OutFront Minnesota, the largest gay-rights organization in the state, will hold a vigil 7 p.m. tonight at Loring Park in response to several student suicides in the Anoka-Hennepin school district which have been attributed to bullying.
The vigil is commendable, but not entirely unique. These gatherings have been taking place across the country amid a perceived rise in suicides involving gay teens who were bullied. But as Liz Goodwin of Yahoo points out, these vigils and overzealously attributing the act of suicide to gay bullying may be compounding the problem.
For her story, Goodwin interviewed Ann Haas, research director for the American Foundation for Suicide Prevention. Haas argues that singling out gay bullying as a cause for suicide — and not acknowledging mental illness — has the potential to normalize the act and inspire other teens who’ve been bullied. Haas says:
“We know quite a bit about what kinds of media stories can encourage copycat suicides … There’s an identification there that could lead you to feel, well, ‘My goodness, this person was feeling the same thing that I’m feeling, and he took his life.’ It kind of normalizes suicide. It presents it as a sort of an understandable if not socially acceptable response to a problem. If a story is presented from the viewpoint of the mental disorders that commonly lead to suicide, it’s much less likely to have that kind of identification that leads young people to copy the behavior.”
OutFront Minnesota is calling on Minnesota lawmakers to draft an anti-bullying policy for Minnesota public schools during the upcoming special session. It’s hard to say what that policy would look like in terms of implementation and enforcement. Any legislation would lean heavily on Tinker v. Des Moines Independent Community School District (1969), which gave schools the right to punish conduct that would “materially and substantially interfere with the requirements of appropriate discipline in the operation of the school.” The same decision supports disciplining verbally abusive bullies, so long as school officials were “able to show that [their] action was caused by something more than a mere desire to avoid the discomfort and unpleasantness that always accompany an unpopular viewpoint.” In this case, it would be about protecting bullied students.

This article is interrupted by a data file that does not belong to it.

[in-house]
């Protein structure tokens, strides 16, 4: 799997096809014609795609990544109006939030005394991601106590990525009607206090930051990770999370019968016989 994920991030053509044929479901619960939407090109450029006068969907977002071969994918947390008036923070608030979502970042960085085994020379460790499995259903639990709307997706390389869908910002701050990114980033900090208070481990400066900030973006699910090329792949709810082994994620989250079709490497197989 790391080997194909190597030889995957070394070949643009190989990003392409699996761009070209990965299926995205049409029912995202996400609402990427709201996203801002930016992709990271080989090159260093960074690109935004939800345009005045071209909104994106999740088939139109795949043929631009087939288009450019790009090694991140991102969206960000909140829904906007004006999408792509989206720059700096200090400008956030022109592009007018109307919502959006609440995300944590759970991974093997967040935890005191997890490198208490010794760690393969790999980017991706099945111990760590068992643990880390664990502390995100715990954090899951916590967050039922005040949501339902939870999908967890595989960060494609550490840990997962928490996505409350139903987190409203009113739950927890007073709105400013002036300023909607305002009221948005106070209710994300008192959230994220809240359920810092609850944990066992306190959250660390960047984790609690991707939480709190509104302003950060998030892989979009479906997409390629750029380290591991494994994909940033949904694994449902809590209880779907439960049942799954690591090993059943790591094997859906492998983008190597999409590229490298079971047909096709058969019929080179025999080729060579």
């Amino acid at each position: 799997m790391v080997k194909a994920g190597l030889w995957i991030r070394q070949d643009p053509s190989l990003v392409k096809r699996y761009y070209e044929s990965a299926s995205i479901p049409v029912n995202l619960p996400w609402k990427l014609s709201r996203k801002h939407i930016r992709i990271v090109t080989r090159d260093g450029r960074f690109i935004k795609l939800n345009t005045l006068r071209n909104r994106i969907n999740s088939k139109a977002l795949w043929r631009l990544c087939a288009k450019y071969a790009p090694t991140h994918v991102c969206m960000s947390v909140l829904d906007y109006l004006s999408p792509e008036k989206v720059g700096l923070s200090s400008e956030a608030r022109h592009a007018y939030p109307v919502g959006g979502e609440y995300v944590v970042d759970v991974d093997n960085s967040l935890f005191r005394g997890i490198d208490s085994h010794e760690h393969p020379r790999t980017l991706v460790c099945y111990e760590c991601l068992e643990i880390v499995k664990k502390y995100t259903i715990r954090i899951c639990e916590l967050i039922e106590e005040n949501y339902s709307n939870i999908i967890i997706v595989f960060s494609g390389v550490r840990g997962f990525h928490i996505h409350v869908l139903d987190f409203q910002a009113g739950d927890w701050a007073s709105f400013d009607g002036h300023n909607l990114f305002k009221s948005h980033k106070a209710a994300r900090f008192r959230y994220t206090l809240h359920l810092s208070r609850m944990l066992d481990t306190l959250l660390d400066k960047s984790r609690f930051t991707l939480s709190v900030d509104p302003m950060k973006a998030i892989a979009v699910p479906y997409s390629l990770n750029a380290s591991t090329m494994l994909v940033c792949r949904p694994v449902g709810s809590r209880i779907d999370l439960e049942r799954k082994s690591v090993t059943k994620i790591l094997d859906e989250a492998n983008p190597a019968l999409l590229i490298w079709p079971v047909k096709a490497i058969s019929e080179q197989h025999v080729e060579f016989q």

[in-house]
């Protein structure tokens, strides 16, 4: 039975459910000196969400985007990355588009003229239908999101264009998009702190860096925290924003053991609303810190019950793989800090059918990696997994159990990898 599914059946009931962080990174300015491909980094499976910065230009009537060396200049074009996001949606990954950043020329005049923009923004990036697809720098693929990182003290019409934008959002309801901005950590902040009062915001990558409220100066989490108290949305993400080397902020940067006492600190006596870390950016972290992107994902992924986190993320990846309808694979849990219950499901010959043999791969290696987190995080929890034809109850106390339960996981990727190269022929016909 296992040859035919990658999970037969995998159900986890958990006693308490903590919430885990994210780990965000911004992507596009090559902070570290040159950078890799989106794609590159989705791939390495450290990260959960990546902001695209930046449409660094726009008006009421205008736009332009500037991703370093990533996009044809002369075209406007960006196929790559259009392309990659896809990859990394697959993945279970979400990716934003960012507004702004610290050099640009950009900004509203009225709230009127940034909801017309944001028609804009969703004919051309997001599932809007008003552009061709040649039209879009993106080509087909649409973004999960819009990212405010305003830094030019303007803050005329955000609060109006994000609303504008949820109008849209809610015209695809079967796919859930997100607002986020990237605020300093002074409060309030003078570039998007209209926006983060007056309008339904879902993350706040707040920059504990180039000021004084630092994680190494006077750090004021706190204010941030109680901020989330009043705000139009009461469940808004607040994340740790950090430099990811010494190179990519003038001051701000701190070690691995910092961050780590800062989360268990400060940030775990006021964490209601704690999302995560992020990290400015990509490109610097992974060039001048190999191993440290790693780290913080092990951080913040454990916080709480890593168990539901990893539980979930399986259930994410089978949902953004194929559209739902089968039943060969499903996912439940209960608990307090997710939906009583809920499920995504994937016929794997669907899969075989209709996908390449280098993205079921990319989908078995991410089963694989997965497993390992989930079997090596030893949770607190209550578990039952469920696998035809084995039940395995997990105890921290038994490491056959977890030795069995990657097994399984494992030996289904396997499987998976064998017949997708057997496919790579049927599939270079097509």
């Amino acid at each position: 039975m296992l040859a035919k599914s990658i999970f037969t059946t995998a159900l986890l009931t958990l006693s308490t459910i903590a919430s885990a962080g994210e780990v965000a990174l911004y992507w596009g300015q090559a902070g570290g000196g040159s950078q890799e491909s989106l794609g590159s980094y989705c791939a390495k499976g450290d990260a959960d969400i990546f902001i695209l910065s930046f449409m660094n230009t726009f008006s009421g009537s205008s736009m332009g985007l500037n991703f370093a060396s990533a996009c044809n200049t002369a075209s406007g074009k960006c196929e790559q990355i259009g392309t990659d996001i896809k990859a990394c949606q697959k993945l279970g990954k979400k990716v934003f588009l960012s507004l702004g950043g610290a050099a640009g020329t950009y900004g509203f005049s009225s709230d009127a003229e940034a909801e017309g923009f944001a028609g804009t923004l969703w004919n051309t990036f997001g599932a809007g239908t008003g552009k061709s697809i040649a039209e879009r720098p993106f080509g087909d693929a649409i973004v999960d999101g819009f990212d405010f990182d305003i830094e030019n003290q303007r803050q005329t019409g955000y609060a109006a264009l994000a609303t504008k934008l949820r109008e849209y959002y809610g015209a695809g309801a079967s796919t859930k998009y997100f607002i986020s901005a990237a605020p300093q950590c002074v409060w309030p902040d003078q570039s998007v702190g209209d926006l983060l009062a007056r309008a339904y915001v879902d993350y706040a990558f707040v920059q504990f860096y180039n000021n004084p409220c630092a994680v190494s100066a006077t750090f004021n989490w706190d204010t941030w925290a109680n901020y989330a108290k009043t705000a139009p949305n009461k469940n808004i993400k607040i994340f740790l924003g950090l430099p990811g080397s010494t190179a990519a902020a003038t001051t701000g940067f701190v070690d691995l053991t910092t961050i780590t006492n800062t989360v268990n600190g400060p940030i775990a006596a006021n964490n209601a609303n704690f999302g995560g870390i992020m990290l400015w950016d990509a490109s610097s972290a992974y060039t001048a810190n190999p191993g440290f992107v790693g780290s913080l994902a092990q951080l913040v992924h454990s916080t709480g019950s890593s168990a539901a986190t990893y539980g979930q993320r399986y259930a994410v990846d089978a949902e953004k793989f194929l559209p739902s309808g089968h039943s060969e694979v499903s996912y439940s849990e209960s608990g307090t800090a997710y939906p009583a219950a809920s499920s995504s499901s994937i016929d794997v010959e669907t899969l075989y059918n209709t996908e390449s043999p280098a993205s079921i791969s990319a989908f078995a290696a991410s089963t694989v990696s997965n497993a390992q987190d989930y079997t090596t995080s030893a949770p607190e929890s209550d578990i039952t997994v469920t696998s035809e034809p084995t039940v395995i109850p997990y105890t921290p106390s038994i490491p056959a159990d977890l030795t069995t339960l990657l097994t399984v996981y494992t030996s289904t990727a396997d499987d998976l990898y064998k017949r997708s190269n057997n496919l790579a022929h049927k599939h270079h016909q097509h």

I know a teacher who argues anti-bullying policy is the wrong way to go. She believes creating a bubble of protection around a student, particularly a gay student, would harm their emotional development, creating bigger issues down the road. The idea is kids who are different must develop thick skin, and they can’t do it when school is made into a utopian, idealistic environment. She argues some of us will always be the last picked or the least popular. How will a child develop their character and strength if they’re fooled to think otherwise? It’s an interesting, albeit hard-to-swallow concept.
I’m in the camp that believes creating an anti-bullying policy is just spitting on the fire. There are many organizations who’ve already changed their messaging in light of recent events. “Tolerance is good” is being replaced by, “Hell yeah, it’s hard being gay. But you’re loved.” Kudos to The Trevor Project and Dan Savage’s It Gets Better Project for leading the way.
At this point, the media has a responsibility to examine why, all of the sudden, gay teens are committing suicide. There isn’t one element to these stories — homosexuality, bullying, suicide — that’s unique to here and now. What’s inspired this unfortunate behavior? The question everyone’s too uncomfortable to ask: Are these suicides being glorified?
What’s your take? Why the sudden rise? Should schools institute an anti-bullying policy?